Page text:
The Preservation League of New York State has awarded a grant to Historic Fort Plain to support plans to rehabilitate a historic church building for an arts and cultural center.
The $2,750 technical assistance grant will be used for a building condition survey at the former Universalist Church on Center Street. The structure, built in 1896, was threatened with demolition in 2011 after decades of vacancy, but an organization was formed to convert it to a community center.
“We envision a beautiful, historic space that will serve the people of western Montgomery County as a concert hall, theater space, fine arts gallery space, educational center with classroom and workshop facilities and more,” said Historic Fort Plain Treasurer Tolga Morawski in a statement. “We also hope to open a cafe or coffeehouse and create a space for events such as weddings and graduations.”
Morawski said the grant moneys will be used to hire Crawford and Stearns, a preservation architecture firm based in Syracuse, to conduct a detailed condition survey of the former church building and to develop a plan on what would need to be fixed or restored. Morawski added the survey that will be generated is necessary when applying for larger grants to fund construction.
The Preservation League launched the technical assistance grant program in 2012 to support projects that preserve New York state’s cultural and historic resources.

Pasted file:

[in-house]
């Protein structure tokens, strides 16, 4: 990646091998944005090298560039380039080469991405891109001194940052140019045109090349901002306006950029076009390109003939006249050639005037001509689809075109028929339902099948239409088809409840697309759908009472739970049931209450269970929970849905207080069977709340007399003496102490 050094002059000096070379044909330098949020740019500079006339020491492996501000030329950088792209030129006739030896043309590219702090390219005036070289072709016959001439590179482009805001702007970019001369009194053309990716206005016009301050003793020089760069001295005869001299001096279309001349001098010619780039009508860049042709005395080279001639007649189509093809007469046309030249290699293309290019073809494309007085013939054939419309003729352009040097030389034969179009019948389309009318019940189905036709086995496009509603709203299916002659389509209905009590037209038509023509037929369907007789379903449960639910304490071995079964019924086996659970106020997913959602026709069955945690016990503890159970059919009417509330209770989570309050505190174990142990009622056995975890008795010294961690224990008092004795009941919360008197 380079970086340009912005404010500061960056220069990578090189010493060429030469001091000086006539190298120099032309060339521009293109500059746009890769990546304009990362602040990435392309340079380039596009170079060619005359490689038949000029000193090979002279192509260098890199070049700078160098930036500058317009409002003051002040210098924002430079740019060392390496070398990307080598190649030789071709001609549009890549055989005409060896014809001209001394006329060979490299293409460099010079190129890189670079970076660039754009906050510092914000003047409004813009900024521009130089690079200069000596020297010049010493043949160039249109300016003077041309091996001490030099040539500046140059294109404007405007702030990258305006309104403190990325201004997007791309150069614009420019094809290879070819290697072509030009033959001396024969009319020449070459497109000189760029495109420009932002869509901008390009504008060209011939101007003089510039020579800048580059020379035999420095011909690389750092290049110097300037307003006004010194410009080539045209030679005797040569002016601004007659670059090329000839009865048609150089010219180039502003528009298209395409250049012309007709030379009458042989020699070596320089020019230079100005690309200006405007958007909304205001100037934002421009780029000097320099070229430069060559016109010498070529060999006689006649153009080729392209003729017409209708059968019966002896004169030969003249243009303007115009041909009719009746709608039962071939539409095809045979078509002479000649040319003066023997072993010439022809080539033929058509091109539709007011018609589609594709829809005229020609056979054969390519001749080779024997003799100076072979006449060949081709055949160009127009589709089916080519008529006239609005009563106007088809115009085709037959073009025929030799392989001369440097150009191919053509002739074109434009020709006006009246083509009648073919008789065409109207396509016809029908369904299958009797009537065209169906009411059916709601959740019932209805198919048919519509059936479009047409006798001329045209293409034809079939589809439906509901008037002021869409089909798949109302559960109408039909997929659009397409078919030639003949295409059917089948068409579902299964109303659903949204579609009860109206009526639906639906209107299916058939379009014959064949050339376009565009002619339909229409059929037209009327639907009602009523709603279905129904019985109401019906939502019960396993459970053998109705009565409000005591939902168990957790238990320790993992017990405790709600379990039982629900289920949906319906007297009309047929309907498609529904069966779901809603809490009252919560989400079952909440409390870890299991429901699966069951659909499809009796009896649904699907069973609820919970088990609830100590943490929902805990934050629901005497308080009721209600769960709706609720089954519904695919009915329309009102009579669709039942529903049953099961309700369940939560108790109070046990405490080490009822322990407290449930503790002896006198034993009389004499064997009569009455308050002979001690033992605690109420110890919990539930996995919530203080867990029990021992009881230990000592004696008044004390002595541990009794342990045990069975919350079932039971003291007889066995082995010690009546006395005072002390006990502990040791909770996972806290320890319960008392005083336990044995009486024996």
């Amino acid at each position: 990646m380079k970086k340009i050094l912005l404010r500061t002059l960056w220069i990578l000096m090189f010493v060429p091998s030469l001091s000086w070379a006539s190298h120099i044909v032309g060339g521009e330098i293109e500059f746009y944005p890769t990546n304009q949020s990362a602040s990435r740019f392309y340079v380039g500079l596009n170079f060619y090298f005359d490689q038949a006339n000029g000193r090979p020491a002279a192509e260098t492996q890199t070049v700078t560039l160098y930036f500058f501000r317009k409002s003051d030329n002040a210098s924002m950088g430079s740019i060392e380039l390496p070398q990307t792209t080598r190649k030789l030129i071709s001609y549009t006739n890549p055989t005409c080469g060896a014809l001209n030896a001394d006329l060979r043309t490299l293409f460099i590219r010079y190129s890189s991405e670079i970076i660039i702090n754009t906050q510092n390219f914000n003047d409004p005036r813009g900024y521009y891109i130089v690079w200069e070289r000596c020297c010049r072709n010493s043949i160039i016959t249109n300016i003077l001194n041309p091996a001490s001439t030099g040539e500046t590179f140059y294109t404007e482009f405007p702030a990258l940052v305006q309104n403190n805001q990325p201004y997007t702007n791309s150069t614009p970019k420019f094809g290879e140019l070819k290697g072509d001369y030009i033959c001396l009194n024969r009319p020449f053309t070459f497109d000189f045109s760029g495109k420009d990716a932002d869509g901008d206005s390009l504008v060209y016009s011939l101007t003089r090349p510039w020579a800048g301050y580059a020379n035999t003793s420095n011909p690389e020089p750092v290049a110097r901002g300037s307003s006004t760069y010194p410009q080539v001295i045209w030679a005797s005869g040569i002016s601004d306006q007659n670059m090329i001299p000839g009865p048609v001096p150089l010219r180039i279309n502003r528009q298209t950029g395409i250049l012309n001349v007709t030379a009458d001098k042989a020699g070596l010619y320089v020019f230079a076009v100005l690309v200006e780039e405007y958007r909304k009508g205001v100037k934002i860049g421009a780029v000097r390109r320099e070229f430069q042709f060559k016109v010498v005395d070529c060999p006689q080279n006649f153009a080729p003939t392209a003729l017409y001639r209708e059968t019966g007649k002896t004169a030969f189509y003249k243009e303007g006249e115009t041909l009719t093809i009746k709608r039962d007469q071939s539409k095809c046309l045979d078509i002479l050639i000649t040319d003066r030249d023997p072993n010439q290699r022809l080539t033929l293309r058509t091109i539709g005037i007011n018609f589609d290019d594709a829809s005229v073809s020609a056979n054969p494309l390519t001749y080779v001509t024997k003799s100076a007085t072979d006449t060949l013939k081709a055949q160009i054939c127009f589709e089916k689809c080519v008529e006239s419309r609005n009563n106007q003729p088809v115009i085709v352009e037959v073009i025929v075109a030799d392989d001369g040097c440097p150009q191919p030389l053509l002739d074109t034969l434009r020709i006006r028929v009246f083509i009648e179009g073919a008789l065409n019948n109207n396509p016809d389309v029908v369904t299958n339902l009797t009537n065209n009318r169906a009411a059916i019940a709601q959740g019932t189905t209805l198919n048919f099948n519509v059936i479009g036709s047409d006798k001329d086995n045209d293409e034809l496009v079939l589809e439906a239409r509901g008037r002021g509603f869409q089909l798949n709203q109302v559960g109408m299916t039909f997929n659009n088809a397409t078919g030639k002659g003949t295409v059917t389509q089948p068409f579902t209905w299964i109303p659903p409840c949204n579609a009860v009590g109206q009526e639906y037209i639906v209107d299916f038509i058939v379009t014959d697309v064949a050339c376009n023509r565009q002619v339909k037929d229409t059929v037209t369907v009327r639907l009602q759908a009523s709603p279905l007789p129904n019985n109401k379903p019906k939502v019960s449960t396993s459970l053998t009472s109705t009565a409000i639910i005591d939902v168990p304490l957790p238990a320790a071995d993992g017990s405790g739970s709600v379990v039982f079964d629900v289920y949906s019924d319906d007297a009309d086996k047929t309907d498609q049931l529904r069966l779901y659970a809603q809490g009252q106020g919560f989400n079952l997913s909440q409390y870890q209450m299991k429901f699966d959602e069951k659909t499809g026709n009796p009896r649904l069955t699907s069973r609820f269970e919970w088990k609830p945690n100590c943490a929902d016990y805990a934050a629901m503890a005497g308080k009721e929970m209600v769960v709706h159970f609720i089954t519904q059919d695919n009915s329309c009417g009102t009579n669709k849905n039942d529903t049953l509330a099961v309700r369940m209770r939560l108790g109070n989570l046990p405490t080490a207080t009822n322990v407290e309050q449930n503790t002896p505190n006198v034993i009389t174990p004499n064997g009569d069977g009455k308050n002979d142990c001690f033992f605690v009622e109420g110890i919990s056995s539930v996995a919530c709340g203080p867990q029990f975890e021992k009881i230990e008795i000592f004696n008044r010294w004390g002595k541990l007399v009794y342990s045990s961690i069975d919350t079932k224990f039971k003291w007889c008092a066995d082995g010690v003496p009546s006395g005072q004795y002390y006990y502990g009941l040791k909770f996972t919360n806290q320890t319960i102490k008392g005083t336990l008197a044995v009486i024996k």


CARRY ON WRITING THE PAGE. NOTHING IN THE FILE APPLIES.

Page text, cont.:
Through the program, grants of up to $3,000 are available to not-for-profit arts and cultural groups and municipalities managing historic sites, museums, arts facilities and other culturally important institutions that are located in historic buildings and structures open to the public.
“In a very competitive grant round, applicants sought funds for technical studies to be carried out by preservation and design professionals which included building conditions surveys, engineering and structural analyses and feasibility and reuse studies,” said Tania Werbizky, the League’s regional director of technical and grant programs in western New York, in a news release. “The Preservation League is delighted to help advance the efforts of Historic Fort Plain with this grant.”
“The technical assistance grant program builds on the track record of excellence the League has established with the similarly NYSCA-funded Preserve New York Grant program,” said Jay DiLorenzo, president of the Preservation League, in the release. “Our program fills a significant funding gap. It is tailored to provide support to worthy projects in New York that are ineligible for grants from other sources, or may not have the scope or scale to compete at regional and national levels.”
The second of two grant rounds in 2012 awarded $14,338 to six projects in as many counties.
Each grant recipient must provide a $500 match.
According to the Historic Fort Plain website, the Universalist Church of the Messiah has a long history in the village. It was an important institution that served not only a large number of western Montgomery County residents, but also the students enrolled at the Clinton Liberal Institute, which was associated with the church from 1879 to 1900. The first church was wooden, and in 1896, was torn down and replaced on site with the brick building that stands today.
Page 2 of 2 - For more information on Historic Fort Plain, visit historicfortplain.com.